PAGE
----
GSAT-10 Satellite Placed in Geosynchronous Orbit

October 8, 2012  - By

The Indian Space Research Organization has announced that the orbit-raising maneuvers of GSAT-10 satellite have been successfully completed from ISRO’s Master Control Facility, Hassan. GSAT-10 was launched September 30. The third and final orbit-raising maneuvers was performed October 3 to place the GSAT-10 in an orbit with 35,734 km apogee (farthest point to earth), 35,585 km perigee (nearest point to earth), and an inclination of 0.172 degree with respect to the equator. Currently, the orbital period of GSAT-10 is 23 hours 50 minutes.

According to the announcement from the Indian Space Research Organization, the two solar panels and the two dual gridded reflector antennas were also deployed later in the day. Currently, the satellite is in final orbital configuration at 70.18 degree East longitude. In the coming days, the satellite will be moved towards its designated location of 83 degree East and in-orbit testing of its communication and navigations payloads will be performed.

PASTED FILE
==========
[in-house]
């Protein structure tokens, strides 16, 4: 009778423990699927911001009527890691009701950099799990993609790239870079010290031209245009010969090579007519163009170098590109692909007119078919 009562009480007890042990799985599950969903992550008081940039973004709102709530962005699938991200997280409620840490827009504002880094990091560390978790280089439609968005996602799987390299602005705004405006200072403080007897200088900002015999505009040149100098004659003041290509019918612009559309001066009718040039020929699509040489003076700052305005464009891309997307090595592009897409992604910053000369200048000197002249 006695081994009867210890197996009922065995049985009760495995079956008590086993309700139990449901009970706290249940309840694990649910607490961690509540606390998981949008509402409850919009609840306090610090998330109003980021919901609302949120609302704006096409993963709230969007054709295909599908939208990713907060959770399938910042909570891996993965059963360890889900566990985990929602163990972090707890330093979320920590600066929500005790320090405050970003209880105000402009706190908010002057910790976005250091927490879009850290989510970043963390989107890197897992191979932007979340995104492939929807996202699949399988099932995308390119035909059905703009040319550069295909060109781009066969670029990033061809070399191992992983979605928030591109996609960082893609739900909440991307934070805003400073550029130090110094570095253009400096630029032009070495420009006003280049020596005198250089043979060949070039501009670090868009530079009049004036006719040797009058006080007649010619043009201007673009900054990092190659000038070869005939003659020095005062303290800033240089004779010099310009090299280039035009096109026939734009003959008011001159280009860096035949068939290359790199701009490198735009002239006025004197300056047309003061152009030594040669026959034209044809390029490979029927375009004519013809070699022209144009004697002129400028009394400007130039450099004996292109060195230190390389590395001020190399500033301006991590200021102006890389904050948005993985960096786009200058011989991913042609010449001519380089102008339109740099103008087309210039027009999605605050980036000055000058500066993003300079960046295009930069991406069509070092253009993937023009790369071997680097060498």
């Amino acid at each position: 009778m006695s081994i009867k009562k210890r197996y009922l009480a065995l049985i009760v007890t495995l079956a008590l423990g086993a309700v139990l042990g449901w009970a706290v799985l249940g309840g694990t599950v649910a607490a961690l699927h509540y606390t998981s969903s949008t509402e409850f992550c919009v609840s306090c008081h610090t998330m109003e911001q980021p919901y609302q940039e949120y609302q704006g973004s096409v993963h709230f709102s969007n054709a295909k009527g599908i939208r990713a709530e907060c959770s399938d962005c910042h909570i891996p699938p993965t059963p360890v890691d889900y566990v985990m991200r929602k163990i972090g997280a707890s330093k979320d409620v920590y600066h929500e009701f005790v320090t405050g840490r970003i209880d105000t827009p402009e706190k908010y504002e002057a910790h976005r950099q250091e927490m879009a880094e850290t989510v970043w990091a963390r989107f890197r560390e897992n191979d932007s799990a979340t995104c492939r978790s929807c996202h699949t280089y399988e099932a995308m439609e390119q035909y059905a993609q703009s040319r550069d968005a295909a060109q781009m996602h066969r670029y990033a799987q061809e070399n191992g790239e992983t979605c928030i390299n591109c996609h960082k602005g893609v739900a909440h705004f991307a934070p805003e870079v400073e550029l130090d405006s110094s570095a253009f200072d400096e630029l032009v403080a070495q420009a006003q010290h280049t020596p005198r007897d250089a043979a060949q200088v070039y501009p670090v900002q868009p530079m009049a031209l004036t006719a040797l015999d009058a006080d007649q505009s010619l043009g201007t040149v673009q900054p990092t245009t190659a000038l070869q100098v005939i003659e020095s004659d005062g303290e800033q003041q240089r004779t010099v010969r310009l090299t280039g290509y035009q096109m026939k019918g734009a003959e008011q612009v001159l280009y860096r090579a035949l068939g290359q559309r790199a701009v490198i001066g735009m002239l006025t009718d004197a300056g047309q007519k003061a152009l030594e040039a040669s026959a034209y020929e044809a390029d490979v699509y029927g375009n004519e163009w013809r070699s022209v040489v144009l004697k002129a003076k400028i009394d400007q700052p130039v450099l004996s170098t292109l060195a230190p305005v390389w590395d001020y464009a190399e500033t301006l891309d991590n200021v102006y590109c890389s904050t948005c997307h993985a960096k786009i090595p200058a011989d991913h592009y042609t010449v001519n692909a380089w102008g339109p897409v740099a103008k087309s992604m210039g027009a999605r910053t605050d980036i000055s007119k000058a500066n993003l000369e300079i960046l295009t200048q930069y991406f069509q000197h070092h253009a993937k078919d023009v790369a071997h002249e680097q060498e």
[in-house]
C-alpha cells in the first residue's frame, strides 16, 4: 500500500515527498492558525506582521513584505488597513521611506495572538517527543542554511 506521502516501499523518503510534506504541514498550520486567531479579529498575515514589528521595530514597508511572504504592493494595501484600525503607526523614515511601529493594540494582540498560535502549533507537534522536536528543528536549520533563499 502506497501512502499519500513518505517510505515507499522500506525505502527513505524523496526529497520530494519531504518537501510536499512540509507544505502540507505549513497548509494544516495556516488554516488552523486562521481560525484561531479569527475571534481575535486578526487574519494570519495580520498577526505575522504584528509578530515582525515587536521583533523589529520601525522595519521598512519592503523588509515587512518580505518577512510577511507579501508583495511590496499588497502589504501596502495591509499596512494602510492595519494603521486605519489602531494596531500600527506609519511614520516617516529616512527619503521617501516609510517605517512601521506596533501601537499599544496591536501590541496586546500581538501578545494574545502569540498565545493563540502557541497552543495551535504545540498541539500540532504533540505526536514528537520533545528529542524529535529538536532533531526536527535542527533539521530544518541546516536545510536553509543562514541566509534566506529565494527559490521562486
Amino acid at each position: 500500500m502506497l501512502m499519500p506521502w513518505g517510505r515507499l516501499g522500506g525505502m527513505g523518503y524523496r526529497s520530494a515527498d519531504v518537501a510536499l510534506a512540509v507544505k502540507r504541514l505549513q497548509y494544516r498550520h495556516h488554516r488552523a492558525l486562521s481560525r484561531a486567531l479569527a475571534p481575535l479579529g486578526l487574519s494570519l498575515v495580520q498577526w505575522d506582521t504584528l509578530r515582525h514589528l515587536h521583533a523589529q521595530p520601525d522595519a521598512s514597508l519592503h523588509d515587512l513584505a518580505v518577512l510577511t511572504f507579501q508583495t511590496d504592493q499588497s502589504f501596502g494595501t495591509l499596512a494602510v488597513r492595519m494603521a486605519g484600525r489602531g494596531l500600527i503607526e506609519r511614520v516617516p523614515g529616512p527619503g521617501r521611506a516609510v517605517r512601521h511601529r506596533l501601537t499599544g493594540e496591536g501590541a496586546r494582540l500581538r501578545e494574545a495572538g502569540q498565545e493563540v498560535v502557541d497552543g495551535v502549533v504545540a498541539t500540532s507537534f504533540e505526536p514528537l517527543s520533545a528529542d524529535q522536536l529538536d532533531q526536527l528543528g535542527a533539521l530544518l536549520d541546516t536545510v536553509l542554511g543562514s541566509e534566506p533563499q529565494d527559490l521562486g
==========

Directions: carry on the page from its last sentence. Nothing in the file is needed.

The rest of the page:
As is often the case, NORAD/JSpOC has temporarily “lost” the satellite following one of its orbital maneuvers. The last published two-line orbital element set for the satellite is dated September 30.

This article is tagged with and posted in Augmentation & Assistance, Mapping, Transportation News
Eric Gakstatter

About the Author:

Eric Gakstatter has been involved in the GPS/GNSS industry for more than 20 years. For 10 years, he held several product management positions in the GPS/GNSS industry, managing the development of several medium- and high-precision GNSS products along with associated data-collection and post-processing software. Since 2000, he's been a power user of GPS/GNSS technology as well as consulted with capital management companies; federal, state and local government agencies; and private companies on the application and/or development of GPS technology. Since 2006, he's been a contributing editor to GPS World magazine,writing a monthly newsletter on high-precision GPS/GNSS technology. He is also editor of Geospatial Solutions, a weekly newsletter focused on geospatial technologies.

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